Cylinder boring vs a lathe
by Richard Sheckler
Why would one prefer a lathe over a boring device made especially for boring cylinders? That, Duane, is a fine question, and I delight in your asking because I am about to tell you. 😉
A precision lathe like a Clausing can be set up for repeat accuracy using a shop-made jig to hold each cylinder, aligning each according to the cylinder bases and skirts. Before boring, the top of each cylinder can and should be checked for concentricity and alignment, one key objective in using a lathe. Another is guaranteeing that the centerline of the finished bore is perpendicular to the CL of the crankshaft. The third is to torque the cylinder base against the jig the same as the finished cylinder would against the crankcase to apply the same stress that occurs when the cylinder is in operation. This ensures the bore will be concentric when attached and torqued to the case.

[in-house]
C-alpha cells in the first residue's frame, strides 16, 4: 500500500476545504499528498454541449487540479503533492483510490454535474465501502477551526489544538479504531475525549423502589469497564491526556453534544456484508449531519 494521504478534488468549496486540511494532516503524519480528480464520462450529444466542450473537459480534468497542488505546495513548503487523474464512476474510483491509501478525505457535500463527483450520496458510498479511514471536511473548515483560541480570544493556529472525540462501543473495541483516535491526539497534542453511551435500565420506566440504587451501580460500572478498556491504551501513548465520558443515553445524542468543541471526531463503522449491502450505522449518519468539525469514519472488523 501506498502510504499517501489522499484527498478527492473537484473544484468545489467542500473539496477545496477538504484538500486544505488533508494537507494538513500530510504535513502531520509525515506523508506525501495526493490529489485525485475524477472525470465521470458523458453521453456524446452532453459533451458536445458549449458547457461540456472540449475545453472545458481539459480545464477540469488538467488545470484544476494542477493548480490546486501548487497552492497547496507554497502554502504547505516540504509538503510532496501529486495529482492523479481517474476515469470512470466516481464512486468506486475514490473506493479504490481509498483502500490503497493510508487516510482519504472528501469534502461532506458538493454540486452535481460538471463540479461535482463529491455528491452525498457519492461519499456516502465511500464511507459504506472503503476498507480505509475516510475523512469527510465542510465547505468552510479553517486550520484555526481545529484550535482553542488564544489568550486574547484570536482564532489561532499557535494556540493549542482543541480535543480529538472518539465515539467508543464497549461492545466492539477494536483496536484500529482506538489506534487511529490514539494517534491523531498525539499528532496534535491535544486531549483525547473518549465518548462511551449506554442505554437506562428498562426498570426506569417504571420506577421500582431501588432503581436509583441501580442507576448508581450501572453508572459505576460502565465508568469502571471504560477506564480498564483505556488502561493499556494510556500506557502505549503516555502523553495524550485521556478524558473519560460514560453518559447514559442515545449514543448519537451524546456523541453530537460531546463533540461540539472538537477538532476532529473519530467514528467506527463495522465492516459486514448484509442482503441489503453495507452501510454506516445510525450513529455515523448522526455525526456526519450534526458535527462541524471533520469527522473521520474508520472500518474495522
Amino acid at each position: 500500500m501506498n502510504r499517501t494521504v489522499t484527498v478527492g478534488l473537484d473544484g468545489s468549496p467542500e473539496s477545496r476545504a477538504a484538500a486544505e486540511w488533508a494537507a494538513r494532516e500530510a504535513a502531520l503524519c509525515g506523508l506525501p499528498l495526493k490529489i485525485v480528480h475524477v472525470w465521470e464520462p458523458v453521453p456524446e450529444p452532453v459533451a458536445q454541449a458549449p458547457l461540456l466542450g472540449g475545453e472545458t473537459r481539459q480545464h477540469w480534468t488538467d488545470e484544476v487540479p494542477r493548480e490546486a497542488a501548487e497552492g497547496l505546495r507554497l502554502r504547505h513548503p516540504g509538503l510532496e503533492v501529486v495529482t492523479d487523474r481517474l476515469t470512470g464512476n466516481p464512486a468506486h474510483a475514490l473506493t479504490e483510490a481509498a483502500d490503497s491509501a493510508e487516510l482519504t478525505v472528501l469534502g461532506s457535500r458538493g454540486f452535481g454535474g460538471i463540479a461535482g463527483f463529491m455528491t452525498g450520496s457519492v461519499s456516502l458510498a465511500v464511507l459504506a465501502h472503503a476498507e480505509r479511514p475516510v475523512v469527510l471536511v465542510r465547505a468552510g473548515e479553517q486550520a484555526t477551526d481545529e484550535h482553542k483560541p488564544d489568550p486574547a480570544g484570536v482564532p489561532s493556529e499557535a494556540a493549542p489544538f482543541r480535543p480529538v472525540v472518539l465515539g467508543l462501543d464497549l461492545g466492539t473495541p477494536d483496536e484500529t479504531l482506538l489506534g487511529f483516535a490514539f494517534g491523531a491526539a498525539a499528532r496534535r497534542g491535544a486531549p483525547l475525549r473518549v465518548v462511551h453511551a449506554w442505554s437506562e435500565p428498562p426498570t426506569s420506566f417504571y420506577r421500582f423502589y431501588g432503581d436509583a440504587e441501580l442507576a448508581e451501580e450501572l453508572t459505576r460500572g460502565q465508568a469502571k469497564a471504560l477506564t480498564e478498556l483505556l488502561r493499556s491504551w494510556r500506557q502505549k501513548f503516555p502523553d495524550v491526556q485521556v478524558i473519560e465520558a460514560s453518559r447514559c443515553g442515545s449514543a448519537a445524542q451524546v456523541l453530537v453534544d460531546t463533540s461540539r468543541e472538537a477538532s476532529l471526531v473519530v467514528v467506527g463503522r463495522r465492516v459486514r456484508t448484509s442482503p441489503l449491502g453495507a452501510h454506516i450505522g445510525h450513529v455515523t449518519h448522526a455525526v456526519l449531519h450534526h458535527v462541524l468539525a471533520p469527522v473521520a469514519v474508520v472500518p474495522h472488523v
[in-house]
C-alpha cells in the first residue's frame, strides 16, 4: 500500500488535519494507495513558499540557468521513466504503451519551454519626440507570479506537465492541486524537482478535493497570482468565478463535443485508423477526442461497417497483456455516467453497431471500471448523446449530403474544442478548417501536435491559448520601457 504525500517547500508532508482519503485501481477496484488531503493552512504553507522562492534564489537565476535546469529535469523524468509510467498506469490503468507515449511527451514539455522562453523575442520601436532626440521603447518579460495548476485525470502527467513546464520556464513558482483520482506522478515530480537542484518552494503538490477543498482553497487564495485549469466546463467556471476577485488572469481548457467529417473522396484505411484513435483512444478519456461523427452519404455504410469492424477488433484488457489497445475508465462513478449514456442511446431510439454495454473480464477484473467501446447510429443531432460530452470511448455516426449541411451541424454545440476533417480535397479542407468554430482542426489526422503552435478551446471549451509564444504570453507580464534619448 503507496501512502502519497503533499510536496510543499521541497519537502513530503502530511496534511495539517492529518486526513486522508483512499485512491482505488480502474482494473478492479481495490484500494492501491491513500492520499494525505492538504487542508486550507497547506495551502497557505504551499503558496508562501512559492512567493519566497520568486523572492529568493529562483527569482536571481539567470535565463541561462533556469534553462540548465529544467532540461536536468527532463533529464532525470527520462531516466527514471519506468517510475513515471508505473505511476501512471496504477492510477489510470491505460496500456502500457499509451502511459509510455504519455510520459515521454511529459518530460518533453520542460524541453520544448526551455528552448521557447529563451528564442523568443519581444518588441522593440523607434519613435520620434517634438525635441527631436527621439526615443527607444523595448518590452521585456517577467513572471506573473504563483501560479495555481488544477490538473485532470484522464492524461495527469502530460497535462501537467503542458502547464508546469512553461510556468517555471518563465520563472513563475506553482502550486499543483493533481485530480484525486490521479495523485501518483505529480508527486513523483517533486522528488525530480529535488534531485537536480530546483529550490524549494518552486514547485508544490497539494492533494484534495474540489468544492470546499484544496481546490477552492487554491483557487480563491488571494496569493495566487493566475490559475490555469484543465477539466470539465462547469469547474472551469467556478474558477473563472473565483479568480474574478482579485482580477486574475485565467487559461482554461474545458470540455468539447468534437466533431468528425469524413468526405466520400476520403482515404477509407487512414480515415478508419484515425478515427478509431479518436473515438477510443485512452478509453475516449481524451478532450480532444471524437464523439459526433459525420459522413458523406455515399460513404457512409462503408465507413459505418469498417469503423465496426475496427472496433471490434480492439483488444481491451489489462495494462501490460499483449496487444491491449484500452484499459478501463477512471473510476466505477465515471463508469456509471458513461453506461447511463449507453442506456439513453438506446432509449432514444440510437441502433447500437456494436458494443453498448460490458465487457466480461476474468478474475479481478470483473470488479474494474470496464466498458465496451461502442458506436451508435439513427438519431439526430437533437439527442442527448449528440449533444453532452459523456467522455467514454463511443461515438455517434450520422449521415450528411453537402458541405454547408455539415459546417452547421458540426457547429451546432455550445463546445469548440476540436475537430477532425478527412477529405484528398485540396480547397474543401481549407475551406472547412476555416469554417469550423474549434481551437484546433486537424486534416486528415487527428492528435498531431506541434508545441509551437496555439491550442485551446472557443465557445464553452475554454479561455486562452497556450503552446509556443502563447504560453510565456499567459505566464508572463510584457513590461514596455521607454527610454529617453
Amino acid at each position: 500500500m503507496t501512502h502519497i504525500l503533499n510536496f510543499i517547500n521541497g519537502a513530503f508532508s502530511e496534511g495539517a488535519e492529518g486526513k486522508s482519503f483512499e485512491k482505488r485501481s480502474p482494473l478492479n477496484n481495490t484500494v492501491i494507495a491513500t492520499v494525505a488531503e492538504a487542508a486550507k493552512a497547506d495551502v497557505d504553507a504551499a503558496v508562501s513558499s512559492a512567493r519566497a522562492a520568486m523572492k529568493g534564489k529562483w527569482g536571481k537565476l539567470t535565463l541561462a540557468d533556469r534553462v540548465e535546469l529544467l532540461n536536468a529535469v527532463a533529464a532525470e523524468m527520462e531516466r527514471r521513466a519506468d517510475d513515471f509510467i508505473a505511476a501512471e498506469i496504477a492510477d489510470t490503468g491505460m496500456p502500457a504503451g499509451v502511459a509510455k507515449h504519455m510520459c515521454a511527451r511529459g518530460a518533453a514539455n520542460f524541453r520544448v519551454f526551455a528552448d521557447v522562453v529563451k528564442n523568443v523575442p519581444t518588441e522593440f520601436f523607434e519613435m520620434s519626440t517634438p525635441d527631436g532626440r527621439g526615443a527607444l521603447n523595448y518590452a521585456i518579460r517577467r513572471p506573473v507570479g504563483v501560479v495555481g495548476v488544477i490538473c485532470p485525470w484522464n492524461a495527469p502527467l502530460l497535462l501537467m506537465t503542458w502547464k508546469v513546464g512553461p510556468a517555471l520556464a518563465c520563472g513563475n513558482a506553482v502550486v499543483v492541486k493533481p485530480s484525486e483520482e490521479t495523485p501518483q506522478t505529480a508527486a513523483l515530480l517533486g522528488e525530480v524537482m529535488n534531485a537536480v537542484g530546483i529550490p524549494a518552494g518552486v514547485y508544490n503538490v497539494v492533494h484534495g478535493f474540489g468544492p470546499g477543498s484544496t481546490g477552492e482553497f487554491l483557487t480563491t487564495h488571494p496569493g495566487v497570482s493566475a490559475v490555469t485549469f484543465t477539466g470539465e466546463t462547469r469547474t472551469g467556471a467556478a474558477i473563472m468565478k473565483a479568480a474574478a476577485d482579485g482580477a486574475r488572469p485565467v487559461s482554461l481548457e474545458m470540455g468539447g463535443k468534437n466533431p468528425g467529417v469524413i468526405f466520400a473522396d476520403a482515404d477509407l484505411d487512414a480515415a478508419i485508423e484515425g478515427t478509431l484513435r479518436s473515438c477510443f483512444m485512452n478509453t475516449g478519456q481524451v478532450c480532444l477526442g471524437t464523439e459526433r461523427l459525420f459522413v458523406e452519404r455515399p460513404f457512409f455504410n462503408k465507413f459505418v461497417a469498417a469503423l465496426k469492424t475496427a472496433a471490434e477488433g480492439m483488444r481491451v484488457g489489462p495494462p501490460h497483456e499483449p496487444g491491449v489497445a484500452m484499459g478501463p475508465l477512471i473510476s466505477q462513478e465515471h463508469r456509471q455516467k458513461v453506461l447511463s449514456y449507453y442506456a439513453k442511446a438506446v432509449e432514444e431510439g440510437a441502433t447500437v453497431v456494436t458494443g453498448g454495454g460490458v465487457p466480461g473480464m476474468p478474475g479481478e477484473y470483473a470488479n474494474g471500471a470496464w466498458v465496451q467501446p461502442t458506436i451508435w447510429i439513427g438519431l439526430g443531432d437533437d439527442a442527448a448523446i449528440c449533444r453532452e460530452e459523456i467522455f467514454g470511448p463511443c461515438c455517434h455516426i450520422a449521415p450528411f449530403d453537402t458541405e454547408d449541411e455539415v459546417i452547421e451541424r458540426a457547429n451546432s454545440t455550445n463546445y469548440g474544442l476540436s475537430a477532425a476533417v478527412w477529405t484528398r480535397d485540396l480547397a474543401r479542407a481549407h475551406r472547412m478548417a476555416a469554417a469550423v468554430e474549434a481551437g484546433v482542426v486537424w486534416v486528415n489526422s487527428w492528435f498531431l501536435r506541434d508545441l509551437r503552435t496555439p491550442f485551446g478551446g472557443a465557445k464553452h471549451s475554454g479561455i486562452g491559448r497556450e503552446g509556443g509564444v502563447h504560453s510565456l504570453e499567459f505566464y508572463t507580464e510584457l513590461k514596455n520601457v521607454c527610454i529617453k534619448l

I have received cylinders returned from prominent boring and cylinder services that had bores as much as .045″ off-center and 8 degrees away from perpendicular. Considering that these crankcases spread apart in the front over so many years, when the bore leans to the rear on such a case, the effect is cumulative, and a wrist pin failure is imminent. Worked on too many of these failures, and the bores were off the 90-degree mark every time.
Solution: Deck the crankcase (fly cut the mating surfaces for the cylinder bases on the case, equally on both sides) and bore the cylinders on a lathe.
My thanks to Richard for this great explanation. His explanation is one more example of how this site for BMW motorcycles got built by many contributors.
Updated 11 July 2022